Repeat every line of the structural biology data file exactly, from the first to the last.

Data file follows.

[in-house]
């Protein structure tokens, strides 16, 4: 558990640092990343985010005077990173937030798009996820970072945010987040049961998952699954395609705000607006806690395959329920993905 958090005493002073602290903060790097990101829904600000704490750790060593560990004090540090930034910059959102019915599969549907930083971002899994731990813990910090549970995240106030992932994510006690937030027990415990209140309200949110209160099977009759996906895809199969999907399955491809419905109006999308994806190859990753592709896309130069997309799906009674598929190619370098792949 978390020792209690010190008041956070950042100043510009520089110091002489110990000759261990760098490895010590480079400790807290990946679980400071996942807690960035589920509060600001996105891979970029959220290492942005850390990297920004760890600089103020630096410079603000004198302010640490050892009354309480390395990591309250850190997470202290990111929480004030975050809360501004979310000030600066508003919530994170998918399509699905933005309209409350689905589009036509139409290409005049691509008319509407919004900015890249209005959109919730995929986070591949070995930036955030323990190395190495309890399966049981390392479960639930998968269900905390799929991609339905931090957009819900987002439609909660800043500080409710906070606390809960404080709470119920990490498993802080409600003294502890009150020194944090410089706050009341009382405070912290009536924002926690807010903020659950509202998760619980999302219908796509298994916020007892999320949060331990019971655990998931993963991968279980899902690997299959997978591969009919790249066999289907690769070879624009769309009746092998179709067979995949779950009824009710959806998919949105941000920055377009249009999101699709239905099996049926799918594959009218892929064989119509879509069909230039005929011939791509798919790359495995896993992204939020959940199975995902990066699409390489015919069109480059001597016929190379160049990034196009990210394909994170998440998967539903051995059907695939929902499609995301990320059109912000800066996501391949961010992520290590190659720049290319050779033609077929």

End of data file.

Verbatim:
[in-house]
């Protein structure tokens, strides 16, 4: 558990640092990343985010005077990173937030798009996820970072945010987040049961998952699954395609705000607006806690395959329920993905 958090005493002073602290903060790097990101829904600000704490750790060593560990004090540090930034910059959102019915599969549907930083971002899994731990813990910090549970995240106030992932994510006690937030027990415990209140309200949110209160099977009759996906895809199969999907399955491809419905109006999308994806190859990753592709896309130069997309799906009674598929190619370098792949 978390020792209690010190008041956070950042100043510009520089110091002489110990000759261990760098490895010590480079400790807290990946679980400071996942807690960035589920509060600001996105891979970029959220290492942005850390990297920004760890600089103020630096410079603000004198302010640490050892009354309480390395990591309250850190997470202290990111929480004030975050809360501004979310000030600066508003919530994170998918399509699905933005309209409350689905589009036509139409290409005049691509008319509407919004900015890249209005959109919730995929986070591949070995930036955030323990190395190495309890399966049981390392479960639930998968269900905390799929991609339905931090957009819900987002439609909660800043500080409710906070606390809960404080709470119920990490498993802080409600003294502890009150020194944090410089706050009341009382405070912290009536924002926690807010903020659950509202998760619980999302219908796509298994916020007892999320949060331990019971655990998931993963991968279980899902690997299959997978591969009919790249066999289907690769070879624009769309009746092998179709067979995949779950009824009710959806998919949105941000920055377009249009999101699709239905099996049926799918594959009218892929064989119509879509069909230039005929011939791509798919790359495995896993992204939020959940199975995902990066699409390489015919069109480059001597016929190379160049990034196009990210394909994170998440998967539903051995059907695939929902499609995301990320059109912000800066996501391949961010992520290590190659720049290319050779033609077929």